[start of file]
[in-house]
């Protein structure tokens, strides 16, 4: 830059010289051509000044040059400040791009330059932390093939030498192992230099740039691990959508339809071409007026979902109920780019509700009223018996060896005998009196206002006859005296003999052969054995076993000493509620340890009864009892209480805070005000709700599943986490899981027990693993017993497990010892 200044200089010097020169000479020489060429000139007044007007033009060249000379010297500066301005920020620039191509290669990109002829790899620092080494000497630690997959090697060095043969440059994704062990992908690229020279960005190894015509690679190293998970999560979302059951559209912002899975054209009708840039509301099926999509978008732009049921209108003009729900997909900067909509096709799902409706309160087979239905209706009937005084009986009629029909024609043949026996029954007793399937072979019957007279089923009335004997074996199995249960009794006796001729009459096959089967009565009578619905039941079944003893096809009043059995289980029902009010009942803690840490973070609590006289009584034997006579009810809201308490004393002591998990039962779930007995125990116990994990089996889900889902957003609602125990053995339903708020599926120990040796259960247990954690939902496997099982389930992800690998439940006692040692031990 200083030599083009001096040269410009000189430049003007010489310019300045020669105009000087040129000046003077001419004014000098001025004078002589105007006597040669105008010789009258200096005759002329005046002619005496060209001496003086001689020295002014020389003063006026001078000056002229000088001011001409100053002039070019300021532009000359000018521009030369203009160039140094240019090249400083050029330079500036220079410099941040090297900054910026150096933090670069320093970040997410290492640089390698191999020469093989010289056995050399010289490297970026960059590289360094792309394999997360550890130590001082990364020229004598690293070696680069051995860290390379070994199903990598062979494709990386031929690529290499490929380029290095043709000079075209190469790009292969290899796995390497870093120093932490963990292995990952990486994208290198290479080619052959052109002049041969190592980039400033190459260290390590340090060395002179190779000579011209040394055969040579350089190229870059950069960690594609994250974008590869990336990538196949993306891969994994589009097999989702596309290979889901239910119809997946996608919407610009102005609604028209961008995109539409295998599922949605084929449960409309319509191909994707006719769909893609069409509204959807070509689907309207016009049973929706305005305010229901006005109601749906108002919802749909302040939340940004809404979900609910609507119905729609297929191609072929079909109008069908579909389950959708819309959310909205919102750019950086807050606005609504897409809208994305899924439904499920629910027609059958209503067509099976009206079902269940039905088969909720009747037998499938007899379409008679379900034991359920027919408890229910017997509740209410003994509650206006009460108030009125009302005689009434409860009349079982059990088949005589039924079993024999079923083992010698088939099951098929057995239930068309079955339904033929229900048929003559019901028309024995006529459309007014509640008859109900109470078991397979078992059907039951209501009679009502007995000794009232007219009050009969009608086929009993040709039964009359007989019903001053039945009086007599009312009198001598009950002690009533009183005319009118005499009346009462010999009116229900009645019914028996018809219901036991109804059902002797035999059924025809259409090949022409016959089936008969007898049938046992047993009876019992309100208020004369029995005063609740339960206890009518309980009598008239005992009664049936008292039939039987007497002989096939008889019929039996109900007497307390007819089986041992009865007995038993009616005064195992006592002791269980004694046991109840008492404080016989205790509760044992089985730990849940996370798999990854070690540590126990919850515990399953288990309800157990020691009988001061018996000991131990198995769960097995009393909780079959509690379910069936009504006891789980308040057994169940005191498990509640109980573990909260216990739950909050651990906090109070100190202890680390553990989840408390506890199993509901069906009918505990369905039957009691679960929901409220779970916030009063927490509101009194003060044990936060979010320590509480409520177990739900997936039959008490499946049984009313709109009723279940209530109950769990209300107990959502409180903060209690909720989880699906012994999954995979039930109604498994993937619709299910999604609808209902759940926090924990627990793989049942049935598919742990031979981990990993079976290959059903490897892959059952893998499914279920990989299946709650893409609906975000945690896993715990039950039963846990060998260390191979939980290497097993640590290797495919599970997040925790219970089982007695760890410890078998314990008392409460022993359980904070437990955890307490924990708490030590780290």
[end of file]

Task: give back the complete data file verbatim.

[in-house]
């Protein structure tokens, strides 16, 4: 830059010289051509000044040059400040791009330059932390093939030498192992230099740039691990959508339809071409007026979902109920780019509700009223018996060896005998009196206002006859005296003999052969054995076993000493509620340890009864009892209480805070005000709700599943986490899981027990693993017993497990010892 200044200089010097020169000479020489060429000139007044007007033009060249000379010297500066301005920020620039191509290669990109002829790899620092080494000497630690997959090697060095043969440059994704062990992908690229020279960005190894015509690679190293998970999560979302059951559209912002899975054209009708840039509301099926999509978008732009049921209108003009729900997909900067909509096709799902409706309160087979239905209706009937005084009986009629029909024609043949026996029954007793399937072979019957007279089923009335004997074996199995249960009794006796001729009459096959089967009565009578619905039941079944003893096809009043059995289980029902009010009942803690840490973070609590006289009584034997006579009810809201308490004393002591998990039962779930007995125990116990994990089996889900889902957003609602125990053995339903708020599926120990040796259960247990954690939902496997099982389930992800690998439940006692040692031990 200083030599083009001096040269410009000189430049003007010489310019300045020669105009000087040129000046003077001419004014000098001025004078002589105007006597040669105008010789009258200096005759002329005046002619005496060209001496003086001689020295002014020389003063006026001078000056002229000088001011001409100053002039070019300021532009000359000018521009030369203009160039140094240019090249400083050029330079500036220079410099941040090297900054910026150096933090670069320093970040997410290492640089390698191999020469093989010289056995050399010289490297970026960059590289360094792309394999997360550890130590001082990364020229004598690293070696680069051995860290390379070994199903990598062979494709990386031929690529290499490929380029290095043709000079075209190469790009292969290899796995390497870093120093932490963990292995990952990486994208290198290479080619052959052109002049041969190592980039400033190459260290390590340090060395002179190779000579011209040394055969040579350089190229870059950069960690594609994250974008590869990336990538196949993306891969994994589009097999989702596309290979889901239910119809997946996608919407610009102005609604028209961008995109539409295998599922949605084929449960409309319509191909994707006719769909893609069409509204959807070509689907309207016009049973929706305005305010229901006005109601749906108002919802749909302040939340940004809404979900609910609507119905729609297929191609072929079909109008069908579909389950959708819309959310909205919102750019950086807050606005609504897409809208994305899924439904499920629910027609059958209503067509099976009206079902269940039905088969909720009747037998499938007899379409008679379900034991359920027919408890229910017997509740209410003994509650206006009460108030009125009302005689009434409860009349079982059990088949005589039924079993024999079923083992010698088939099951098929057995239930068309079955339904033929229900048929003559019901028309024995006529459309007014509640008859109900109470078991397979078992059907039951209501009679009502007995000794009232007219009050009969009608086929009993040709039964009359007989019903001053039945009086007599009312009198001598009950002690009533009183005319009118005499009346009462010999009116229900009645019914028996018809219901036991109804059902002797035999059924025809259409090949022409016959089936008969007898049938046992047993009876019992309100208020004369029995005063609740339960206890009518309980009598008239005992009664049936008292039939039987007497002989096939008889019929039996109900007497307390007819089986041992009865007995038993009616005064195992006592002791269980004694046991109840008492404080016989205790509760044992089985730990849940996370798999990854070690540590126990919850515990399953288990309800157990020691009988001061018996000991131990198995769960097995009393909780079959509690379910069936009504006891789980308040057994169940005191498990509640109980573990909260216990739950909050651990906090109070100190202890680390553990989840408390506890199993509901069906009918505990369905039957009691679960929901409220779970916030009063927490509101009194003060044990936060979010320590509480409520177990739900997936039959008490499946049984009313709109009723279940209530109950769990209300107990959502409180903060209690909720989880699906012994999954995979039930109604498994993937619709299910999604609808209902759940926090924990627990793989049942049935598919742990031979981990990993079976290959059903490897892959059952893998499914279920990989299946709650893409609906975000945690896993715990039950039963846990060998260390191979939980290497097993640590290797495919599970997040925790219970089982007695760890410890078998314990008392409460022993359980904070437990955890307490924990708490030590780290």